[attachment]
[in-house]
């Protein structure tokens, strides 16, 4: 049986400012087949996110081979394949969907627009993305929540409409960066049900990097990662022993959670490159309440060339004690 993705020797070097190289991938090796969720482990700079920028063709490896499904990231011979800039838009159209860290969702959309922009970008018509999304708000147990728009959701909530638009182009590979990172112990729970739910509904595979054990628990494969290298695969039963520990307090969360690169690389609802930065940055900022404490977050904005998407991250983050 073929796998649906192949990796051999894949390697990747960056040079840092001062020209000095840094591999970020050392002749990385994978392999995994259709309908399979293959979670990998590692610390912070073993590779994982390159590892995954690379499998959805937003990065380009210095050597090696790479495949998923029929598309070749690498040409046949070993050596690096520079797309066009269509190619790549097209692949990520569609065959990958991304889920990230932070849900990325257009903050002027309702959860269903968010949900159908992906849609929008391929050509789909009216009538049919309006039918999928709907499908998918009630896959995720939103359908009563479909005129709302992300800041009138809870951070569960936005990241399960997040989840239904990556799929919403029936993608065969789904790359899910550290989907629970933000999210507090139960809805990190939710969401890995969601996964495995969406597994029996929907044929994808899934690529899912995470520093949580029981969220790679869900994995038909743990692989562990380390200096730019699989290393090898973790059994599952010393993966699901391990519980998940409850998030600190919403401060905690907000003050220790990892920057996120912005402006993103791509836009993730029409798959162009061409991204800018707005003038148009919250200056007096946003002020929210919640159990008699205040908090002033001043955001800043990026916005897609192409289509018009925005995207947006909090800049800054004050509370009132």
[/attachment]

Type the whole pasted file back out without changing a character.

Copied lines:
[in-house]
């Protein structure tokens, strides 16, 4: 049986400012087949996110081979394949969907627009993305929540409409960066049900990097990662022993959670490159309440060339004690 993705020797070097190289991938090796969720482990700079920028063709490896499904990231011979800039838009159209860290969702959309922009970008018509999304708000147990728009959701909530638009182009590979990172112990729970739910509904595979054990628990494969290298695969039963520990307090969360690169690389609802930065940055900022404490977050904005998407991250983050 073929796998649906192949990796051999894949390697990747960056040079840092001062020209000095840094591999970020050392002749990385994978392999995994259709309908399979293959979670990998590692610390912070073993590779994982390159590892995954690379499998959805937003990065380009210095050597090696790479495949998923029929598309070749690498040409046949070993050596690096520079797309066009269509190619790549097209692949990520569609065959990958991304889920990230932070849900990325257009903050002027309702959860269903968010949900159908992906849609929008391929050509789909009216009538049919309006039918999928709907499908998918009630896959995720939103359908009563479909005129709302992300800041009138809870951070569960936005990241399960997040989840239904990556799929919403029936993608065969789904790359899910550290989907629970933000999210507090139960809805990190939710969401890995969601996964495995969406597994029996929907044929994808899934690529899912995470520093949580029981969220790679869900994995038909743990692989562990380390200096730019699989290393090898973790059994599952010393993966699901391990519980998940409850998030600190919403401060905690907000003050220790990892920057996120912005402006993103791509836009993730029409798959162009061409991204800018707005003038148009919250200056007096946003002020929210919640159990008699205040908090002033001043955001800043990026916005897609192409289509018009925005995207947006909090800049800054004050509370009132």